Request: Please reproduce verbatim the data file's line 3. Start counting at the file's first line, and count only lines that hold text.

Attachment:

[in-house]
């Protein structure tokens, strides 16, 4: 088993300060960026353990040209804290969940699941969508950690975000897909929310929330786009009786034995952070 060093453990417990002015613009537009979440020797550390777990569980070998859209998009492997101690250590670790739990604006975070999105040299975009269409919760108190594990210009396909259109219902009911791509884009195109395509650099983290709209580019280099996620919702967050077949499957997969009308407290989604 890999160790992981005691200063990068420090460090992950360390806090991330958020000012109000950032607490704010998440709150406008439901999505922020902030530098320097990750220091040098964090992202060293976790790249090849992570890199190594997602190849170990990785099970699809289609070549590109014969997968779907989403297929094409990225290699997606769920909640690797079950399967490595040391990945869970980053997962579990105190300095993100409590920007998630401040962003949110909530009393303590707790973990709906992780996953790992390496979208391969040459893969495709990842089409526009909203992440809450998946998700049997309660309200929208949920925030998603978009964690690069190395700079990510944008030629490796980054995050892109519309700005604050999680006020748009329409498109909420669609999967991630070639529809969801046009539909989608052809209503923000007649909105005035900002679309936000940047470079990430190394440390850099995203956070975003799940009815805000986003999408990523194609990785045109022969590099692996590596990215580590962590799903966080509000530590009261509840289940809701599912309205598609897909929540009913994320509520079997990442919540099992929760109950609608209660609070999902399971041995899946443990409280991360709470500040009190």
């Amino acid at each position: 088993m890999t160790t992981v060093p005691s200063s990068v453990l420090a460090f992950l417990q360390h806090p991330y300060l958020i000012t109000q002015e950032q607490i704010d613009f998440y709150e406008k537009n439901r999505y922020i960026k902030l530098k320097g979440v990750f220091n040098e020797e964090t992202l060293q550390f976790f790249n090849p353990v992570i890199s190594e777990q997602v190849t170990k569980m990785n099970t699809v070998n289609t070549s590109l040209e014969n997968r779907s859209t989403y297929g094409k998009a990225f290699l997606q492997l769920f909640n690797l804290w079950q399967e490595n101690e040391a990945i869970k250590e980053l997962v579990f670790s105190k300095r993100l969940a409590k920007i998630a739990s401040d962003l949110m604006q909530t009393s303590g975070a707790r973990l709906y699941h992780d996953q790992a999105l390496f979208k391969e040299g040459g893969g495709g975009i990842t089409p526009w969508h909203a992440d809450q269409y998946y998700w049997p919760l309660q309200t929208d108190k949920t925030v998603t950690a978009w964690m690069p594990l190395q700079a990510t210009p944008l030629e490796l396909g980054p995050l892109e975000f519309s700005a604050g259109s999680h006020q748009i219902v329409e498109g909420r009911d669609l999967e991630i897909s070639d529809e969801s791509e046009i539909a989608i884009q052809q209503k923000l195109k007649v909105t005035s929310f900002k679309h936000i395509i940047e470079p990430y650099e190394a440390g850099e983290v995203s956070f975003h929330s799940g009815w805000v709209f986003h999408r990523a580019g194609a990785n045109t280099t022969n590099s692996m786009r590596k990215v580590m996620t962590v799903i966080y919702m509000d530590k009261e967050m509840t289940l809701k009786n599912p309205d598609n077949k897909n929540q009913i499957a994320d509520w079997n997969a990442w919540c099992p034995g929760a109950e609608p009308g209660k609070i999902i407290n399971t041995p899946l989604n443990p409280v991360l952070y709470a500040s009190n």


């Amino acid at each position: 088993m890999t160790t992981v060093p005691s200063s990068v453990l420090a460090f992950l417990q360390h806090p991330y300060l958020i000012t109000q002015e950032q607490i704010d613009f998440y709150e406008k537009n439901r999505y922020i960026k902030l530098k320097g979440v990750f220091n040098e020797e964090t992202l060293q550390f976790f790249n090849p353990v992570i890199s190594e777990q997602v190849t170990k569980m990785n099970t699809v070998n289609t070549s590109l040209e014969n997968r779907s859209t989403y297929g094409k998009a990225f290699l997606q492997l769920f909640n690797l804290w079950q399967e490595n101690e040391a990945i869970k250590e980053l997962v579990f670790s105190k300095r993100l969940a409590k920007i998630a739990s401040d962003l949110m604006q909530t009393s303590g975070a707790r973990l709906y699941h992780d996953q790992a999105l390496f979208k391969e040299g040459g893969g495709g975009i990842t089409p526009w969508h909203a992440d809450q269409y998946y998700w049997p919760l309660q309200t929208d108190k949920t925030v998603t950690a978009w964690m690069p594990l190395q700079a990510t210009p944008l030629e490796l396909g980054p995050l892109e975000f519309s700005a604050g259109s999680h006020q748009i219902v329409e498109g909420r009911d669609l999967e991630i897909s070639d529809e969801s791509e046009i539909a989608i884009q052809q209503k923000l195109k007649v909105t005035s929310f900002k679309h936000i395509i940047e470079p990430y650099e190394a440390g850099e983290v995203s956070f975003h929330s799940g009815w805000v709209f986003h999408r990523a580019g194609a990785n045109t280099t022969n590099s692996m786009r590596k990215v580590m996620t962590v799903i966080y919702m509000d530590k009261e967050m509840t289940l809701k009786n599912p309205d598609n077949k897909n929540q009913i499957a994320d509520w079997n997969a990442w919540c099992p034995g929760a109950e609608p009308g209660k609070i999902i407290n399971t041995p899946l989604n443990p409280v991360l952070y709470a500040s009190n």